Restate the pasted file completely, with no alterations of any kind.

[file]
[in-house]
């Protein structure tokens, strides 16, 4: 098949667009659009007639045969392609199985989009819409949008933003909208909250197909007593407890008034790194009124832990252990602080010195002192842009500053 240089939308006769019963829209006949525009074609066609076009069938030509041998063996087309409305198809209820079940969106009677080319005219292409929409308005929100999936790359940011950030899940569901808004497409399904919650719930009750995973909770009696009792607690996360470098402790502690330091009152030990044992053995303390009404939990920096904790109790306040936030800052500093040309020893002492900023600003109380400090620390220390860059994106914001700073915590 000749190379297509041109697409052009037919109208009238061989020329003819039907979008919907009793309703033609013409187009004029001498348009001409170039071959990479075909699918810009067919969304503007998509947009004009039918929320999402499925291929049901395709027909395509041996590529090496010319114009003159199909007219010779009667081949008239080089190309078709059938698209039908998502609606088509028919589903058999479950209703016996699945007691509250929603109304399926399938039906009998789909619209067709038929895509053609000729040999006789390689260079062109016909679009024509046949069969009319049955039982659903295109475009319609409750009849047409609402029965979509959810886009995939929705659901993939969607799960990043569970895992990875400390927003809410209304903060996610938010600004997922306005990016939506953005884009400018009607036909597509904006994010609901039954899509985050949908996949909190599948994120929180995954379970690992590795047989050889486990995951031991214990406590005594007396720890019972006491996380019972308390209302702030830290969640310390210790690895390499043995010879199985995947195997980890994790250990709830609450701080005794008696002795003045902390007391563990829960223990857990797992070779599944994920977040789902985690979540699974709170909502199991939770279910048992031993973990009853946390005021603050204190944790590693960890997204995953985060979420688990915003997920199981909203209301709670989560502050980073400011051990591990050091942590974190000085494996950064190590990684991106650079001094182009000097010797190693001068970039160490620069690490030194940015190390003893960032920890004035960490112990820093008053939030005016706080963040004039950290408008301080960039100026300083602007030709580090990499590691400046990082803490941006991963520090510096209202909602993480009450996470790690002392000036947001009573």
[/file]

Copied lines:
[in-house]
């Protein structure tokens, strides 16, 4: 098949667009659009007639045969392609199985989009819409949008933003909208909250197909007593407890008034790194009124832990252990602080010195002192842009500053 240089939308006769019963829209006949525009074609066609076009069938030509041998063996087309409305198809209820079940969106009677080319005219292409929409308005929100999936790359940011950030899940569901808004497409399904919650719930009750995973909770009696009792607690996360470098402790502690330091009152030990044992053995303390009404939990920096904790109790306040936030800052500093040309020893002492900023600003109380400090620390220390860059994106914001700073915590 000749190379297509041109697409052009037919109208009238061989020329003819039907979008919907009793309703033609013409187009004029001498348009001409170039071959990479075909699918810009067919969304503007998509947009004009039918929320999402499925291929049901395709027909395509041996590529090496010319114009003159199909007219010779009667081949008239080089190309078709059938698209039908998502609606088509028919589903058999479950209703016996699945007691509250929603109304399926399938039906009998789909619209067709038929895509053609000729040999006789390689260079062109016909679009024509046949069969009319049955039982659903295109475009319609409750009849047409609402029965979509959810886009995939929705659901993939969607799960990043569970895992990875400390927003809410209304903060996610938010600004997922306005990016939506953005884009400018009607036909597509904006994010609901039954899509985050949908996949909190599948994120929180995954379970690992590795047989050889486990995951031991214990406590005594007396720890019972006491996380019972308390209302702030830290969640310390210790690895390499043995010879199985995947195997980890994790250990709830609450701080005794008696002795003045902390007391563990829960223990857990797992070779599944994920977040789902985690979540699974709170909502199991939770279910048992031993973990009853946390005021603050204190944790590693960890997204995953985060979420688990915003997920199981909203209301709670989560502050980073400011051990591990050091942590974190000085494996950064190590990684991106650079001094182009000097010797190693001068970039160490620069690490030194940015190390003893960032920890004035960490112990820093008053939030005016706080963040004039950290408008301080960039100026300083602007030709580090990499590691400046990082803490941006991963520090510096209202909602993480009450996470790690002392000036947001009573």